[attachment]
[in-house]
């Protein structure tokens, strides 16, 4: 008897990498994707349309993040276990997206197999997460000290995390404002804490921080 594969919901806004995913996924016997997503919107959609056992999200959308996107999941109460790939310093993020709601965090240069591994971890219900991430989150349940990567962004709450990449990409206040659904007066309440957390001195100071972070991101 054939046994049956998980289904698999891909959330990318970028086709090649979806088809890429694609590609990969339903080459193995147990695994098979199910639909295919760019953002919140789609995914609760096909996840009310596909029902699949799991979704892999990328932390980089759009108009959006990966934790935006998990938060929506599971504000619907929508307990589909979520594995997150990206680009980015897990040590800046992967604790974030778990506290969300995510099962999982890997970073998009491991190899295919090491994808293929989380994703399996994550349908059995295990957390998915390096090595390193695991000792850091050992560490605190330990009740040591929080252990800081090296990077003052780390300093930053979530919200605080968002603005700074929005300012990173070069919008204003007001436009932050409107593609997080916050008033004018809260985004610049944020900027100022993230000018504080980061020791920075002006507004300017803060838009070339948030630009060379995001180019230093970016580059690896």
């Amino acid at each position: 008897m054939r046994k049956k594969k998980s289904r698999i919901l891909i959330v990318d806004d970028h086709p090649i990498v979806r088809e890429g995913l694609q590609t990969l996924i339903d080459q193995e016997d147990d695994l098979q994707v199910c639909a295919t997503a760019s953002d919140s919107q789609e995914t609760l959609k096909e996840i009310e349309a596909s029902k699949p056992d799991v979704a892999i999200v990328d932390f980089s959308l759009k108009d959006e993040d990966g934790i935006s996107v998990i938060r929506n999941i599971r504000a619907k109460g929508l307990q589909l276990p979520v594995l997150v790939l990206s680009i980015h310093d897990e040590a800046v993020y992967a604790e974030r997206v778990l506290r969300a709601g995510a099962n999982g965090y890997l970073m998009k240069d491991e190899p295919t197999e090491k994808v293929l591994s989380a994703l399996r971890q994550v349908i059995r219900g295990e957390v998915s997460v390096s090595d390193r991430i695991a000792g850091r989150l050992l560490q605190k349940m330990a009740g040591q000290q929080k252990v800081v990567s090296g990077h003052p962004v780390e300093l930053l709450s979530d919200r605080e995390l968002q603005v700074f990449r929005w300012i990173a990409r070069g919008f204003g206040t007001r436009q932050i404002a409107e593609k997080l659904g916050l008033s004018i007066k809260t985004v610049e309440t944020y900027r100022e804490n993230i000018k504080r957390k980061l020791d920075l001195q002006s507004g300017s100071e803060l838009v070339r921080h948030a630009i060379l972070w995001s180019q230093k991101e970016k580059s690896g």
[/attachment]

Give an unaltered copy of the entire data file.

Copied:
[in-house]
């Protein structure tokens, strides 16, 4: 008897990498994707349309993040276990997206197999997460000290995390404002804490921080 594969919901806004995913996924016997997503919107959609056992999200959308996107999941109460790939310093993020709601965090240069591994971890219900991430989150349940990567962004709450990449990409206040659904007066309440957390001195100071972070991101 054939046994049956998980289904698999891909959330990318970028086709090649979806088809890429694609590609990969339903080459193995147990695994098979199910639909295919760019953002919140789609995914609760096909996840009310596909029902699949799991979704892999990328932390980089759009108009959006990966934790935006998990938060929506599971504000619907929508307990589909979520594995997150990206680009980015897990040590800046992967604790974030778990506290969300995510099962999982890997970073998009491991190899295919090491994808293929989380994703399996994550349908059995295990957390998915390096090595390193695991000792850091050992560490605190330990009740040591929080252990800081090296990077003052780390300093930053979530919200605080968002603005700074929005300012990173070069919008204003007001436009932050409107593609997080916050008033004018809260985004610049944020900027100022993230000018504080980061020791920075002006507004300017803060838009070339948030630009060379995001180019230093970016580059690896």
């Amino acid at each position: 008897m054939r046994k049956k594969k998980s289904r698999i919901l891909i959330v990318d806004d970028h086709p090649i990498v979806r088809e890429g995913l694609q590609t990969l996924i339903d080459q193995e016997d147990d695994l098979q994707v199910c639909a295919t997503a760019s953002d919140s919107q789609e995914t609760l959609k096909e996840i009310e349309a596909s029902k699949p056992d799991v979704a892999i999200v990328d932390f980089s959308l759009k108009d959006e993040d990966g934790i935006s996107v998990i938060r929506n999941i599971r504000a619907k109460g929508l307990q589909l276990p979520v594995l997150v790939l990206s680009i980015h310093d897990e040590a800046v993020y992967a604790e974030r997206v778990l506290r969300a709601g995510a099962n999982g965090y890997l970073m998009k240069d491991e190899p295919t197999e090491k994808v293929l591994s989380a994703l399996r971890q994550v349908i059995r219900g295990e957390v998915s997460v390096s090595d390193r991430i695991a000792g850091r989150l050992l560490q605190k349940m330990a009740g040591q000290q929080k252990v800081v990567s090296g990077h003052p962004v780390e300093l930053l709450s979530d919200r605080e995390l968002q603005v700074f990449r929005w300012i990173a990409r070069g919008f204003g206040t007001r436009q932050i404002a409107e593609k997080l659904g916050l008033s004018i007066k809260t985004v610049e309440t944020y900027r100022e804490n993230i000018k504080r957390k980061l020791d920075l001195q002006s507004g300017s100071e803060l838009v070339r921080h948030a630009i060379l972070w995001s180019q230093k991101e970016k580059s690896g």